And at some level, Chevrolet’s strategy really worked, as all these refinements eventually paid off, with the Impala becoming the first car in the United States to sell more than 1 million units in a single year in 1965.
But returning to the 1962 Impala model, the engine choices included the same standard six-cylinder unit developing 135 horsepower and the 283 (4.7-liter) V8 rated at 170 horsepower.
However, Chevrolet operated a series of changes in terms of small and big-block units. New this year was the 327 (5.3-liter) V8 available with either 250 or 300 horsepower and supposed to replace the 4-barrel version of the 283 offered on the previous model years.
At the same time, the GM brand decided to bet big on the 409 (6.7-liter), previously available as optional, as its role in 1963 was specifically to replace the 348 (5.7-liter) units offered on the 1961 Impala. The total output for the 409 was 380 horsepower when equipped with a single four-barrel carburetor and 409 horsepower thanks to two four-barrel carburetors.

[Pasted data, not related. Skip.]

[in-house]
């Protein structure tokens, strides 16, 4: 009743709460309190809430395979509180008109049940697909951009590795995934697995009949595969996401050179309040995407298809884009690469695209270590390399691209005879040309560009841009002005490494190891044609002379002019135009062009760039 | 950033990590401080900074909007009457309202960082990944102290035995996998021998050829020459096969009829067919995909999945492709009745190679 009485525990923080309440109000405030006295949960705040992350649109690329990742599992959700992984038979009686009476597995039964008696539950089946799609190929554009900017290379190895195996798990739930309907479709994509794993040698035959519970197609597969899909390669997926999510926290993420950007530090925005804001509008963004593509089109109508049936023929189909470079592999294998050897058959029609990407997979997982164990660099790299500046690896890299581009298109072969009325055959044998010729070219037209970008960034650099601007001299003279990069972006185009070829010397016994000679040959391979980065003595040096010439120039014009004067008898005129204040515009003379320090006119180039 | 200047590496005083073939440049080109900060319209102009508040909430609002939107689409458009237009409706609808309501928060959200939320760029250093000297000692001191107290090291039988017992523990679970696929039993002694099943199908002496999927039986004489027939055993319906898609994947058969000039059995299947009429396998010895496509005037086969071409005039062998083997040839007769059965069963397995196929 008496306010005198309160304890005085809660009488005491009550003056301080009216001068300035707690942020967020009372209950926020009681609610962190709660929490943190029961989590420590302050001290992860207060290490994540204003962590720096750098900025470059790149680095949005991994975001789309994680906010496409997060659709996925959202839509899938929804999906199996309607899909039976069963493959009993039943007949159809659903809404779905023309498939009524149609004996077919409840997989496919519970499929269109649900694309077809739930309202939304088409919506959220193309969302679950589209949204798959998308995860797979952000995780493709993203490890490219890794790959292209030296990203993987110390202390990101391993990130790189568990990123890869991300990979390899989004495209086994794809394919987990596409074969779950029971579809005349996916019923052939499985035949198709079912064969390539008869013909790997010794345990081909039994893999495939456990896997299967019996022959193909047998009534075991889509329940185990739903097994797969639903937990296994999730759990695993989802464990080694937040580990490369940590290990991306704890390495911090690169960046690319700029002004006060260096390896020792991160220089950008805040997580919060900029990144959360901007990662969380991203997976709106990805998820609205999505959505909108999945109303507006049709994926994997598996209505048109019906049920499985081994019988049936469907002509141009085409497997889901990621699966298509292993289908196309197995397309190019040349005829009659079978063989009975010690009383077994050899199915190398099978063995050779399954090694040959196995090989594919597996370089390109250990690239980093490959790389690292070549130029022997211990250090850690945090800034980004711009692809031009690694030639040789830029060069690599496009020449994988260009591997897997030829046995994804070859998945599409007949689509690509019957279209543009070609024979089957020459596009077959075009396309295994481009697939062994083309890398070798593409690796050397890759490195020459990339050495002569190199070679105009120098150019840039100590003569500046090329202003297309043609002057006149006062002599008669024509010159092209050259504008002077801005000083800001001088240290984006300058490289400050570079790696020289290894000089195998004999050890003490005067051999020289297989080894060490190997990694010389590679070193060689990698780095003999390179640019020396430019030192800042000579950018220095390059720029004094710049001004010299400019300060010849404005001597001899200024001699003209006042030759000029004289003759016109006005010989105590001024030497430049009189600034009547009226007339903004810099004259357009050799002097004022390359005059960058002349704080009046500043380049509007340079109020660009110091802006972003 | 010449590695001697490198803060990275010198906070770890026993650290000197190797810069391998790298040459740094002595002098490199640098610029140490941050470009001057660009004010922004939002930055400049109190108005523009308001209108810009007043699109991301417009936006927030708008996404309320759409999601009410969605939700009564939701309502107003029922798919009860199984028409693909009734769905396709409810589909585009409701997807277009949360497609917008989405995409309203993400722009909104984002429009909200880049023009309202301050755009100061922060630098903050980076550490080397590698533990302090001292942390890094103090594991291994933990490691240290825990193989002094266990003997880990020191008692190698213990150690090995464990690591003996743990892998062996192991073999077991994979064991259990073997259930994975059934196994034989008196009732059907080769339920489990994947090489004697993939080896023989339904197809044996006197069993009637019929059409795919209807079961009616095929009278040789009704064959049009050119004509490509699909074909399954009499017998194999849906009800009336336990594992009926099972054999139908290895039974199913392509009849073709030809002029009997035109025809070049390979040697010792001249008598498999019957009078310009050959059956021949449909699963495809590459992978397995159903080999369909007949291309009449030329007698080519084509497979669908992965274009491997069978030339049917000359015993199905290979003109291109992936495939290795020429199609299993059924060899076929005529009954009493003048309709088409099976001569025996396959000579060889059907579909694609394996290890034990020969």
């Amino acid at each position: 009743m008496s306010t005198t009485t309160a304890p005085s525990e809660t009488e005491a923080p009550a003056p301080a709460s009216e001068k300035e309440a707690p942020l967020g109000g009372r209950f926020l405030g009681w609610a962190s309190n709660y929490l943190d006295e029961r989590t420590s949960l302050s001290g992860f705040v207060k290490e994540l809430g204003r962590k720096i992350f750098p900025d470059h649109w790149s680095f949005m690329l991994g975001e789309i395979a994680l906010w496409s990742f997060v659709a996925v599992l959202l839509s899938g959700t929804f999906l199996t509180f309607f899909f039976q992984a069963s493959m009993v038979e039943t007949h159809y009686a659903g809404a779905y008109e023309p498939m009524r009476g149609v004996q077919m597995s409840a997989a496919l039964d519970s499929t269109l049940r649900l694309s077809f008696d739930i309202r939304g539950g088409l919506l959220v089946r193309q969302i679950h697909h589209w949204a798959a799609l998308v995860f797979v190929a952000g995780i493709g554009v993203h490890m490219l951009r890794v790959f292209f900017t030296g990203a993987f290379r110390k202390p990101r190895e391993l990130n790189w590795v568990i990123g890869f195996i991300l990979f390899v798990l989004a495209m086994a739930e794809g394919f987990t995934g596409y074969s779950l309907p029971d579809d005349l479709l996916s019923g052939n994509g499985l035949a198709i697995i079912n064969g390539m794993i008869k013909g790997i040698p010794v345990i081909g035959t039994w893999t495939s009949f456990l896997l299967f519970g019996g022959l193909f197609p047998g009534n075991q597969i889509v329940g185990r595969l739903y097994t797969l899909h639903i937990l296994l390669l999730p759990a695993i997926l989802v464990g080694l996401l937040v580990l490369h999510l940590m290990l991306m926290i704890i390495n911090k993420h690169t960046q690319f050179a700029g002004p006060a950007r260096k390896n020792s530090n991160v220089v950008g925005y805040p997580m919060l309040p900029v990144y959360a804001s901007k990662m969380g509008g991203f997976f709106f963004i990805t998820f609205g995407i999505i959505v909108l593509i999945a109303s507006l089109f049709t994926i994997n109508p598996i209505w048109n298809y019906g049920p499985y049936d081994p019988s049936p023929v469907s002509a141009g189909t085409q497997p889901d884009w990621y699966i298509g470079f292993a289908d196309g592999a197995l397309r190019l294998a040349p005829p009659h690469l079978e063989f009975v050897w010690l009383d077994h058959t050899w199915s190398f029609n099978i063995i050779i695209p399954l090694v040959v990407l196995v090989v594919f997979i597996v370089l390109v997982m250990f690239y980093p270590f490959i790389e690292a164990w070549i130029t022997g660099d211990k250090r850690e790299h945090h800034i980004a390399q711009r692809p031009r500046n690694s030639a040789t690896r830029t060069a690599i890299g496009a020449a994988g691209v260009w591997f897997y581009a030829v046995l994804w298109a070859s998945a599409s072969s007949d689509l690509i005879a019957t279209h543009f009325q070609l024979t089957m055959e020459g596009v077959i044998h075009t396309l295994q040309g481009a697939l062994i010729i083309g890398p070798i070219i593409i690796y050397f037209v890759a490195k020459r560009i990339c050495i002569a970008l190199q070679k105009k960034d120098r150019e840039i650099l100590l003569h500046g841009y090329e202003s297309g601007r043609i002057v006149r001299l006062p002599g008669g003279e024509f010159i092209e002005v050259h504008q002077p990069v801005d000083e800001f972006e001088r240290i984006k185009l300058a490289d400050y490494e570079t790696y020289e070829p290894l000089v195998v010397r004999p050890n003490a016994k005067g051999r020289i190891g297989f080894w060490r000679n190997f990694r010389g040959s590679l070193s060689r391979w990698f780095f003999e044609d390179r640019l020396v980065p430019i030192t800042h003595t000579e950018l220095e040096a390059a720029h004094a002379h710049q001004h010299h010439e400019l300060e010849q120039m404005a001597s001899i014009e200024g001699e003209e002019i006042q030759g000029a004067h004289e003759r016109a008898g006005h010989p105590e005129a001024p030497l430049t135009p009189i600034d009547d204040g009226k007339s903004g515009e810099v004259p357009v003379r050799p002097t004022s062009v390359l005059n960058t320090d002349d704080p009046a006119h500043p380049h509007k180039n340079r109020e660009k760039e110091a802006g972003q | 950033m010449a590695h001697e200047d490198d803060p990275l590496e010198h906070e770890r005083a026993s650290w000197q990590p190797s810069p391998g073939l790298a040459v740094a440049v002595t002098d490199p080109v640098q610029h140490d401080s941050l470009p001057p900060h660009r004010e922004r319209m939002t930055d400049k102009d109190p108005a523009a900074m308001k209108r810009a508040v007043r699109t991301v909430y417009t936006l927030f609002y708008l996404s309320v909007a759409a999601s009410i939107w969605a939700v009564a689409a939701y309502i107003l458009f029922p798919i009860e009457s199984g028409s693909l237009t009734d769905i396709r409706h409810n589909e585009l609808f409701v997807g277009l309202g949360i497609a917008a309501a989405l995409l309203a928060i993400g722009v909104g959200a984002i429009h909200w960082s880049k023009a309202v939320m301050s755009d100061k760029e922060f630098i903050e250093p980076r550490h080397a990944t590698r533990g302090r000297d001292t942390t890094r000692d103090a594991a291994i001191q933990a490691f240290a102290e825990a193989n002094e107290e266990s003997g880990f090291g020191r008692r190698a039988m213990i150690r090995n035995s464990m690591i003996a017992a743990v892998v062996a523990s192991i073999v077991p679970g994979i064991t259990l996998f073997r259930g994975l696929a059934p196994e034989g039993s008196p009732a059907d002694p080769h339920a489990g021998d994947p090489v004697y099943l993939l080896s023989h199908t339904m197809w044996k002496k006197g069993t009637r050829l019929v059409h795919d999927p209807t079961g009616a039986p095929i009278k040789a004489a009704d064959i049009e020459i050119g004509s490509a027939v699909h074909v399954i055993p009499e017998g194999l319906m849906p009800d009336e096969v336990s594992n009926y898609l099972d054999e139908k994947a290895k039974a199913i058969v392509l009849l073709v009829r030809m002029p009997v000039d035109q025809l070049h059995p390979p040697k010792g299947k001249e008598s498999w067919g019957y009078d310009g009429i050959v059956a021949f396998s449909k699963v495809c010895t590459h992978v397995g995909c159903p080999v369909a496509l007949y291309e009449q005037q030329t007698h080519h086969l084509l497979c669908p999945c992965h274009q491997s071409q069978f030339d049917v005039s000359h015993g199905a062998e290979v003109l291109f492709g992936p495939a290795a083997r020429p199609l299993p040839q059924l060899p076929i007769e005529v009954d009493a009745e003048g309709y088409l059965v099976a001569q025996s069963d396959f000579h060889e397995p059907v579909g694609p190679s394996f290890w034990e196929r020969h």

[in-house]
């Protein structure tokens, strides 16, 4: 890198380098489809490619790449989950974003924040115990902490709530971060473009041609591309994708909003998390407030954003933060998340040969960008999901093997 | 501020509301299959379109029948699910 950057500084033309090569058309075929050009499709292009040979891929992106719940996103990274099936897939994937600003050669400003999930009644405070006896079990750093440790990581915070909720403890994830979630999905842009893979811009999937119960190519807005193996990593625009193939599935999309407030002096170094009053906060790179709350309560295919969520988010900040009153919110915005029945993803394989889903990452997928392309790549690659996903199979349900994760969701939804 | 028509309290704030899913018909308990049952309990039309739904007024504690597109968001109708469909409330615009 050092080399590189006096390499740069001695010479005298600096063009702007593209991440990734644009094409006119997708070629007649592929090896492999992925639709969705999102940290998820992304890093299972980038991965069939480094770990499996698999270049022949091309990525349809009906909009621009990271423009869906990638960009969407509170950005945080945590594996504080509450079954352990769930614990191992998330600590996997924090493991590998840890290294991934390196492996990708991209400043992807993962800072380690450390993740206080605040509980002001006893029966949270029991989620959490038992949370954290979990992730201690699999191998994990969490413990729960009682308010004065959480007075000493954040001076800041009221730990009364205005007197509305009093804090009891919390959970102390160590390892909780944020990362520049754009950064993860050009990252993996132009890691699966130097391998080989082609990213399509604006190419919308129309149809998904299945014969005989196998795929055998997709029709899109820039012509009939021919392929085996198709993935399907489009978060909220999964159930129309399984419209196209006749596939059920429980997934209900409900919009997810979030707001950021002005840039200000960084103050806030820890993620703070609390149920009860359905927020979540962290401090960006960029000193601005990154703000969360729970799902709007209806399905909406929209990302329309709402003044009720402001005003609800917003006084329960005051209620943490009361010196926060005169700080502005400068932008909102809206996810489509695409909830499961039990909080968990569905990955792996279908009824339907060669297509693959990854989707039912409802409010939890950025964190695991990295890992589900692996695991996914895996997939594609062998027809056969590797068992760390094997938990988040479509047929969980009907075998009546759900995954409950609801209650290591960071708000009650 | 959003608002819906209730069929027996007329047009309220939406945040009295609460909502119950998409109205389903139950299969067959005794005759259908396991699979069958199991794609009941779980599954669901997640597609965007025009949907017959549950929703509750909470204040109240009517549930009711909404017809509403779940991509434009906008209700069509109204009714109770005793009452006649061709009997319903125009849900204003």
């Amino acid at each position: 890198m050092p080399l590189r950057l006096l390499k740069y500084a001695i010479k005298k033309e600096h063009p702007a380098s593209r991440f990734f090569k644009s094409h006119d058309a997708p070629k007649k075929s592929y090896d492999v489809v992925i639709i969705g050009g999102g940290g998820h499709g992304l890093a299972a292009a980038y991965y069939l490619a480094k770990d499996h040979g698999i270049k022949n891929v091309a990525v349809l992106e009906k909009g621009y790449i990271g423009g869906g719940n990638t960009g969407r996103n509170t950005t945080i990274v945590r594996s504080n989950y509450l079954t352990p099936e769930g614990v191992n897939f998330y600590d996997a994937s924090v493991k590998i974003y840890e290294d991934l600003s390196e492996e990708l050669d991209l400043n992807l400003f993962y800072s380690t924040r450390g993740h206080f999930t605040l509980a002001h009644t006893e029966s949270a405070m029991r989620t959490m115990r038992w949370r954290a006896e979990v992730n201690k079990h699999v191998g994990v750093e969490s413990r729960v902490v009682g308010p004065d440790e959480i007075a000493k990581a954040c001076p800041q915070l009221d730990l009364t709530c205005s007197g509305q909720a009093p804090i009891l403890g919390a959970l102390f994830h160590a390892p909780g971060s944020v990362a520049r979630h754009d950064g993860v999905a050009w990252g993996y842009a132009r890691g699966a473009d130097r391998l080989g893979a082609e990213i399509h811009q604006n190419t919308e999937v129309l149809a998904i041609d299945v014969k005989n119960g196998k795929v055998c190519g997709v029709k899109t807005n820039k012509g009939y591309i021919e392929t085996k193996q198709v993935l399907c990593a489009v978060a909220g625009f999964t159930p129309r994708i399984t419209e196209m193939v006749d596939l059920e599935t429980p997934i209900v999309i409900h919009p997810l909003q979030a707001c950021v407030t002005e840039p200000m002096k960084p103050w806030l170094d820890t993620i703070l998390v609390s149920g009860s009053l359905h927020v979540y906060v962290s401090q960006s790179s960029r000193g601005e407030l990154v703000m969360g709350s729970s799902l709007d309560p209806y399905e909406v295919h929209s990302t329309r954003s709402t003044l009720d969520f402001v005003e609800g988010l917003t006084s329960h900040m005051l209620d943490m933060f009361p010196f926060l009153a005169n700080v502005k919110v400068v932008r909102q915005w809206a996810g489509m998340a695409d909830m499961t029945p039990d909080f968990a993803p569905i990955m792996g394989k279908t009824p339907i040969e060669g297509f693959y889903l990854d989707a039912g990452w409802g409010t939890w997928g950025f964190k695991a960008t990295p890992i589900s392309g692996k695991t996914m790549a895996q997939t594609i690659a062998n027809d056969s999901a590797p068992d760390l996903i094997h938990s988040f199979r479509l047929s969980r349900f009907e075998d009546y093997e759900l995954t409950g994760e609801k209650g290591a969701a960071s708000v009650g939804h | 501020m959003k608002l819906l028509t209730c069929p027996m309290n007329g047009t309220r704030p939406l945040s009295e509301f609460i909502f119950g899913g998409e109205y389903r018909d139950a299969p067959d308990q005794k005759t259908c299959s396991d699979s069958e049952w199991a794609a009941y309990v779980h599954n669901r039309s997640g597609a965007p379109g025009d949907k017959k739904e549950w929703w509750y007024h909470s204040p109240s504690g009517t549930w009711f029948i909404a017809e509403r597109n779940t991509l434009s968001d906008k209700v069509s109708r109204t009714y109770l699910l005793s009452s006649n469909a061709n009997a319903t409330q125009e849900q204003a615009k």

Enter this mysterious 1962 Impala.
Posted on Craigslist only a few hours ago, the model you’re looking at right here comes with a promise that may take many by surprise at first. It’s an all-original 1962 example that flexes just 10,000 miles (around 16,000 km) and which still comes in an awesome condition.
There’s not a single word about a potential restoration, and the seller emphasizes it’s an all-original car, so we assume the vehicle has never been restored.
Certainly, everything sounds too good to be true, but the low mileage would rather suggest the engine has already been replaced. The absolutely mint condition could also be a sign of a previous restoration, and given the listing lacks many specifics, we wouldn’t be surprised if this Impala has already been refreshed at some point during its life.
The seller hasn’t included any photos with the interior either, but expect it to be perfect as well, especially given the low mileage.
Certainly, an Impala that’s so beautifully preserved can’t come cheap, and this one really doesn’t, as the seller expects to get $50,000 for the car.
Of course, the price makes total sense, but on the other hand, you’d better not take everything for granted and go see the car in person. The lack of details is a sign that a healthy dose of skepticism is certainly required, especially until some evidence is provided the vehicle has never been restored.